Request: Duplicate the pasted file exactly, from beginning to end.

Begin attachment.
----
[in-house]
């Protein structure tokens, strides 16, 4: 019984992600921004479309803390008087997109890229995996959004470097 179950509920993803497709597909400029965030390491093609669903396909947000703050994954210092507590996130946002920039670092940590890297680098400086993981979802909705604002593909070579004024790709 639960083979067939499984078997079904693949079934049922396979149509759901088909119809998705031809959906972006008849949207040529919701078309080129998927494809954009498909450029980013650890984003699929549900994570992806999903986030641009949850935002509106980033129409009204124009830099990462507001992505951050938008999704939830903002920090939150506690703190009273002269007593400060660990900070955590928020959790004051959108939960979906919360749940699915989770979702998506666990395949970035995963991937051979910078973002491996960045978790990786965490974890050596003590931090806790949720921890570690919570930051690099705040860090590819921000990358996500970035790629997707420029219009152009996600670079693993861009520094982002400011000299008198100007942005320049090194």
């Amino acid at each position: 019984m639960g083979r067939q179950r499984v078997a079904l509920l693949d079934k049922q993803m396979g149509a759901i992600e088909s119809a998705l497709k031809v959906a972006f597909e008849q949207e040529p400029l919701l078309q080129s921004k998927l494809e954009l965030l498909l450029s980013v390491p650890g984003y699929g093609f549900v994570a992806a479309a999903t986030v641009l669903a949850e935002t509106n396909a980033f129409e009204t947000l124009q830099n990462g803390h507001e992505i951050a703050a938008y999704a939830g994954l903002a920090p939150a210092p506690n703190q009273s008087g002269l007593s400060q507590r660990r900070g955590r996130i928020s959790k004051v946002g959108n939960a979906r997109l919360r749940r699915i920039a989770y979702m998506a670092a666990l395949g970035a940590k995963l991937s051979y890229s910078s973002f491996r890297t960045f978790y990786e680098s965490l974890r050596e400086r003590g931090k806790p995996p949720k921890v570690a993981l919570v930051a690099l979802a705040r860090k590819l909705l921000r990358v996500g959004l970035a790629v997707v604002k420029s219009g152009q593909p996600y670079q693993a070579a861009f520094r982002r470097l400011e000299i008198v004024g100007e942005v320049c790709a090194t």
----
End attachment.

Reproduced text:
[in-house]
């Protein structure tokens, strides 16, 4: 019984992600921004479309803390008087997109890229995996959004470097 179950509920993803497709597909400029965030390491093609669903396909947000703050994954210092507590996130946002920039670092940590890297680098400086993981979802909705604002593909070579004024790709 639960083979067939499984078997079904693949079934049922396979149509759901088909119809998705031809959906972006008849949207040529919701078309080129998927494809954009498909450029980013650890984003699929549900994570992806999903986030641009949850935002509106980033129409009204124009830099990462507001992505951050938008999704939830903002920090939150506690703190009273002269007593400060660990900070955590928020959790004051959108939960979906919360749940699915989770979702998506666990395949970035995963991937051979910078973002491996960045978790990786965490974890050596003590931090806790949720921890570690919570930051690099705040860090590819921000990358996500970035790629997707420029219009152009996600670079693993861009520094982002400011000299008198100007942005320049090194």
């Amino acid at each position: 019984m639960g083979r067939q179950r499984v078997a079904l509920l693949d079934k049922q993803m396979g149509a759901i992600e088909s119809a998705l497709k031809v959906a972006f597909e008849q949207e040529p400029l919701l078309q080129s921004k998927l494809e954009l965030l498909l450029s980013v390491p650890g984003y699929g093609f549900v994570a992806a479309a999903t986030v641009l669903a949850e935002t509106n396909a980033f129409e009204t947000l124009q830099n990462g803390h507001e992505i951050a703050a938008y999704a939830g994954l903002a920090p939150a210092p506690n703190q009273s008087g002269l007593s400060q507590r660990r900070g955590r996130i928020s959790k004051v946002g959108n939960a979906r997109l919360r749940r699915i920039a989770y979702m998506a670092a666990l395949g970035a940590k995963l991937s051979y890229s910078s973002f491996r890297t960045f978790y990786e680098s965490l974890r050596e400086r003590g931090k806790p995996p949720k921890v570690a993981l919570v930051a690099l979802a705040r860090k590819l909705l921000r990358v996500g959004l970035a790629v997707v604002k420029s219009g152009q593909p996600y670079q693993a070579a861009f520094r982002r470097l400011e000299i008198v004024g100007e942005v320049c790709a090194t």